The Hallowed Halls
I went to learn with the Jesuits for seven years, post-elementary. It cost my parents plenty (and I’m forever grateful, as there is no doubt whatsoever that my education there helped make me the man I am today), but the education was top-notch.
The facilities however, did not always reflect the cost of attendance.
The cafeteria was a converted garage. The ceilings were low, the tables and chairs uncomfortable, and the food horrendous. The main building’s basement used to be a gymnasium back in the day, but in my time served to house six classrooms. Four of them were large and spacious. Two were the old showers. No windows, sealed brick walls. Only one place on campus that students regularly went had air conditioning: the President’s Office, which is where my homeroom was during my senior year. 15 minutes in the morning, and that was it for the day.
I admit that the heading is a little heavy, but it’s going to a larger point, trust me.
These days, much has changed. The old cafeteria has been demolished in favor of a new eating establishment, which itself is attached to a new gymnasium. The basement classrooms have been removed, and the area is again a common area, thanks to the new building now firmly attached to the old one. Aforementioned new building has AC in more places than the whole campus did 15 years ago.
The students of today walk the path I (in some minor way) helped forge.
Gatherings of Old
Whenever I gather with friends from that era though, we can’t help but marvel at how different — different better, usually — things are compared to when we were there. It’s the classic “Life sucked, and we LIKED IT!” mentality, coming from folks like myself, who lived a life of opportunity. It’s a weird feeling to reflect on.
We recall — FONDLY! — the atrocious food of the cafeteria, the cramped shower-cum-classrooms, the sweat that would form by 10AM as summer neared. And it all got me thinking: why is that? What it is about the crappy times we shared that makes us long for their return, and resent that they’re not imposed on the present generation?
Shared Adversity and Personal Identity
There are two factors at work, I think.
The first is that struggles can (but certainly do not always) bring people closer together. Misery, company, you know the deal. People band together to overcome — or in the case of crappy cafeteria food, wait out until graduation — whatever adversity is being tossed at them. It’s not happenstance that commiserate has the etymology that it does.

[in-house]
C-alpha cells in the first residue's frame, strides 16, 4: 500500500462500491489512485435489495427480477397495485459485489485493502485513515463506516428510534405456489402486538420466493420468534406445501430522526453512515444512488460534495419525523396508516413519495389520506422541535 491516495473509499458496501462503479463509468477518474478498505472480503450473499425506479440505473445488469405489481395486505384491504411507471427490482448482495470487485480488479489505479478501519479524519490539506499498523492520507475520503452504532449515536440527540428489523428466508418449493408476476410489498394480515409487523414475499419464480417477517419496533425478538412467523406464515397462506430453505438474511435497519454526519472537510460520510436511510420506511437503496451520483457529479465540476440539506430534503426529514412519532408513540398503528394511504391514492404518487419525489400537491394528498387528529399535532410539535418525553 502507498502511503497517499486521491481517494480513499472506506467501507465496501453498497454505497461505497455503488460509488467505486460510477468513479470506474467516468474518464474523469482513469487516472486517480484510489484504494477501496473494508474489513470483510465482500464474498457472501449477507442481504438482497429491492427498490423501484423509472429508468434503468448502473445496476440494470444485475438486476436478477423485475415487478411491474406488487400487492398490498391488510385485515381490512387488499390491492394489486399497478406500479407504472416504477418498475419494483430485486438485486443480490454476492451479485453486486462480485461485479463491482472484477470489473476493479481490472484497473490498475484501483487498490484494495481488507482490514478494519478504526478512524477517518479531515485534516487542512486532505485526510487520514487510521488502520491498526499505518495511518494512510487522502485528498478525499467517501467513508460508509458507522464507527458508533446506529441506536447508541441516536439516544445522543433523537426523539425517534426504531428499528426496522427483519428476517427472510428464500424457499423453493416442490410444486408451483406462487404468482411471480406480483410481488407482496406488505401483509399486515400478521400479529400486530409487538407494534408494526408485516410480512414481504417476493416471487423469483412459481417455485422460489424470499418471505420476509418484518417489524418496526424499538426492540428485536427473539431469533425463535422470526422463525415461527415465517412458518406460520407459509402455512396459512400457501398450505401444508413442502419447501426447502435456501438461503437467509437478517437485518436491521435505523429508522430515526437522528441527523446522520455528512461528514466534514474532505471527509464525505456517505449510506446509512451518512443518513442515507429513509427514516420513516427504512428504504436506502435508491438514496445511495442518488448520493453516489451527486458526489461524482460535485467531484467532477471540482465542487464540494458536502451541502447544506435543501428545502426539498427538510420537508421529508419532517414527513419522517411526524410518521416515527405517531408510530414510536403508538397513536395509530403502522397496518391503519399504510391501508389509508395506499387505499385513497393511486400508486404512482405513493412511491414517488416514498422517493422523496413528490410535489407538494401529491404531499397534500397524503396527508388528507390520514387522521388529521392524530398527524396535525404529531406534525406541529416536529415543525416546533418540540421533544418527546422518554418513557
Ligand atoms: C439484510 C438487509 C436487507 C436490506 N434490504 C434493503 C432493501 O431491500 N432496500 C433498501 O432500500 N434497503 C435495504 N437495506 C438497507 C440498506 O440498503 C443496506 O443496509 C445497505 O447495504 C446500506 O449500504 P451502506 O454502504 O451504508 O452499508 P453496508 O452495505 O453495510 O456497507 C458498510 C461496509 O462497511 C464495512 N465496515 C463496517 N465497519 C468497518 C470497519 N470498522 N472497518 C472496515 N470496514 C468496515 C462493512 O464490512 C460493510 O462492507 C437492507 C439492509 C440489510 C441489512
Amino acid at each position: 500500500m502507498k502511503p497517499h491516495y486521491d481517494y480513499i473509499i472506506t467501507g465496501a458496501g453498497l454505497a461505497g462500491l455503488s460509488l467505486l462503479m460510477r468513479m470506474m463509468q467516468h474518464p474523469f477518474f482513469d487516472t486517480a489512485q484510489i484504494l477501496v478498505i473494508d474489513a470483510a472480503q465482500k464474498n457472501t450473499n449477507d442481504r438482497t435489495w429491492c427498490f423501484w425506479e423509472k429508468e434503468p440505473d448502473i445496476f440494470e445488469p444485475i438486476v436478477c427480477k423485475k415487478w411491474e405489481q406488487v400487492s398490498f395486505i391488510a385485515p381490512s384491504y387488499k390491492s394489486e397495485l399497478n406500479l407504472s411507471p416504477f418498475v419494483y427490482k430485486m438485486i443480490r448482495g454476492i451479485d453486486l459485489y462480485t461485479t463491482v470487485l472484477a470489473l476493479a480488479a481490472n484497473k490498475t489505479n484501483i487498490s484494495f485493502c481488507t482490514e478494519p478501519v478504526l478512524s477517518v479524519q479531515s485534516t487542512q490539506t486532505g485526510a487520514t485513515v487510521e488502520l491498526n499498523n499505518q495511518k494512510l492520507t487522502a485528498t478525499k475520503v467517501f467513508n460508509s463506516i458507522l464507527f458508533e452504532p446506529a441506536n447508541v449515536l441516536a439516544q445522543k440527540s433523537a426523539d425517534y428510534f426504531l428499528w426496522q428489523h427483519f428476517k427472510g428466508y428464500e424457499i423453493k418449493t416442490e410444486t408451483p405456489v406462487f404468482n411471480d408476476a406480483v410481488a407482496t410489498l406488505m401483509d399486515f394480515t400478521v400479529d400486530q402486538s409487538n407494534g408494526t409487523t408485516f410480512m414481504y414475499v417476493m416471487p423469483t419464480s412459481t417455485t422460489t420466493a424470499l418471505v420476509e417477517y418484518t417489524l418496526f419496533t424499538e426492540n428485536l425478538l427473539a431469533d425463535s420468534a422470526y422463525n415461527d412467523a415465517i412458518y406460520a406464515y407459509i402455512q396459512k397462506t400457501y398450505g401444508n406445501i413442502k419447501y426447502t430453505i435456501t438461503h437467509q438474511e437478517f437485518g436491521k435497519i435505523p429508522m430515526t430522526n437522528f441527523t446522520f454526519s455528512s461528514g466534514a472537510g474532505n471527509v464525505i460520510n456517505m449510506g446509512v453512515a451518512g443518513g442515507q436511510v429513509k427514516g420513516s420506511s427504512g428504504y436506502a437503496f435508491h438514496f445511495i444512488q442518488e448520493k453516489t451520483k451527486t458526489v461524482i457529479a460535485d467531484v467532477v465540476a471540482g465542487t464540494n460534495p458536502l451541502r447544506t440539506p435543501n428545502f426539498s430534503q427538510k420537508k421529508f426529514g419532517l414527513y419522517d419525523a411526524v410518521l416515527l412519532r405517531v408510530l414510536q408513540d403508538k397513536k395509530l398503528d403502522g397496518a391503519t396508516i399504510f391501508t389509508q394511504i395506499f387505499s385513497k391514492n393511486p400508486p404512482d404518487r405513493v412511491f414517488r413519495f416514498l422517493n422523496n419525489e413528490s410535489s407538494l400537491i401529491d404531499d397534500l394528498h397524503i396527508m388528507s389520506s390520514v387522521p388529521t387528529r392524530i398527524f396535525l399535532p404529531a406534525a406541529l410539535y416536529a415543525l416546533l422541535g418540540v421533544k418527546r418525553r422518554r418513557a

The second is an inflated sense of self-worth that I think just about everyone possesses. Most people think that they’re good people, at least in their own eyes. Their surrounding situations may often be less than ideal, but inside, they think themselves on the right track. Couple this sense of “I’m decent” with “I slogged through the snow uphill to school”, and you arrive at “Everyone should walk uphill in the snow to school” pretty quickly. Life was rough, sure, but you came out the other side OK, right? The hardship build character, and taking it easy will certainly keep those character-building callouses from forming.
The Paradox of Parenthood
So this shared adversity, overcome in the past, molded a generation into what it is today. Sometimes life sucked, but we fought through it and we came out the other side better for it. Huzzah adversity!
But then you’ve got parenthood. Ugh.
Parents, in general, want life to be good for their kids; want them to have the things they didn’t have. Trouble with that is, providing all of that robs the character-building exercise detailed in the last few paragraphs.
Ease wins out every time, too. My daughters have a giant backyard, a playground with a slide, a trampoline, four TVs in the house, two gaming consoles, and for the older one, a computer in her room. They are 8 and 5. To compare, I had an Atari and an NES by 8 (if memory serves). There was a swingset in my postage-stamp backyard, but rust overtook it quickly. My first computer came in my sophomore year of high school. If you go back another generation, the differences become even more stark: no TVs, no money, and at times, a dearth of hope. Thank Nixon for that, I guess.
We want to give our kids the stuff that we really wanted but couldn’t have. And we usually do, because it not only makes them happy, it makes us happy in a vicarious sort of way.
What I Wonder Now
It’s no secret that I’m doing pretty well in life. I’m no zillionaire or anything, but I can pay my bills and eat fresh food and splurge every now and again if my heart desires it. It’s led me to be an enabler for that give-the-kids-the-stuff-you-wanted mindset that I described in the last paragraph.
All that’s good, I suppose: I want my family to be happy, and not HAVE to put up with some of the crap I did growing up, if at all possible. It’s not referred to as “crap” because it’s a pleasure to put up with.
But it gets me to thinking: what will my kids have for their shared adversity? What force will make the next generation band together and stand tall? Will there be anything at all, even? My generation doesn’t really have a defined stand; my stories are local and anecdotal. Will the next generation be the same? And if so, what in the world will their problems be? We built the new buildings, renovated the old ones, improved the food, and in general took care of the things that both annoyed us and shaped us… what’s left?